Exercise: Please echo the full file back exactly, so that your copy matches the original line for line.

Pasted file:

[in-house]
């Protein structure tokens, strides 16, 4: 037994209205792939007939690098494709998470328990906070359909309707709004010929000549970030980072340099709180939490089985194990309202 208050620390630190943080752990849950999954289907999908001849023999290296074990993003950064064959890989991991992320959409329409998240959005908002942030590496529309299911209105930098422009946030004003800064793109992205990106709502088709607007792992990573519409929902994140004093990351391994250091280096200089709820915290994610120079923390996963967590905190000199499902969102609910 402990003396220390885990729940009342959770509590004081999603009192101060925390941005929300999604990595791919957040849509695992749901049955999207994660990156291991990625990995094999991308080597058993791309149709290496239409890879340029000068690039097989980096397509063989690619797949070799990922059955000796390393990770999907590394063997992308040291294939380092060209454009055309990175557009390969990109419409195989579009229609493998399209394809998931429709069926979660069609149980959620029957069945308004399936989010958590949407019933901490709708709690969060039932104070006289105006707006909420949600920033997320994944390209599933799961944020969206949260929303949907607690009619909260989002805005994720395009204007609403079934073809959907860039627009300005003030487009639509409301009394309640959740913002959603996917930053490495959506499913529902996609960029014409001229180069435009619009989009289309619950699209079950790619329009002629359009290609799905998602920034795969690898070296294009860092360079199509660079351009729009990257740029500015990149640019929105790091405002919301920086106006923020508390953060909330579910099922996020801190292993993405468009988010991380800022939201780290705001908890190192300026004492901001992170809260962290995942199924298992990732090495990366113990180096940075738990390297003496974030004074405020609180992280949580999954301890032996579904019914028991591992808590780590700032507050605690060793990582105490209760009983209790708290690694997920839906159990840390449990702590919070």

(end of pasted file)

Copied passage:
[in-house]
């Protein structure tokens, strides 16, 4: 037994209205792939007939690098494709998470328990906070359909309707709004010929000549970030980072340099709180939490089985194990309202 208050620390630190943080752990849950999954289907999908001849023999290296074990993003950064064959890989991991992320959409329409998240959005908002942030590496529309299911209105930098422009946030004003800064793109992205990106709502088709607007792992990573519409929902994140004093990351391994250091280096200089709820915290994610120079923390996963967590905190000199499902969102609910 402990003396220390885990729940009342959770509590004081999603009192101060925390941005929300999604990595791919957040849509695992749901049955999207994660990156291991990625990995094999991308080597058993791309149709290496239409890879340029000068690039097989980096397509063989690619797949070799990922059955000796390393990770999907590394063997992308040291294939380092060209454009055309990175557009390969990109419409195989579009229609493998399209394809998931429709069926979660069609149980959620029957069945308004399936989010958590949407019933901490709708709690969060039932104070006289105006707006909420949600920033997320994944390209599933799961944020969206949260929303949907607690009619909260989002805005994720395009204007609403079934073809959907860039627009300005003030487009639509409301009394309640959740913002959603996917930053490495959506499913529902996609960029014409001229180069435009619009989009289309619950699209079950790619329009002629359009290609799905998602920034795969690898070296294009860092360079199509660079351009729009990257740029500015990149640019929105790091405002919301920086106006923020508390953060909330579910099922996020801190292993993405468009988010991380800022939201780290705001908890190192300026004492901001992170809260962290995942199924298992990732090495990366113990180096940075738990390297003496974030004074405020609180992280949580999954301890032996579904019914028991591992808590780590700032507050605690060793990582105490209760009983209790708290690694997920839906159990840390449990702590919070």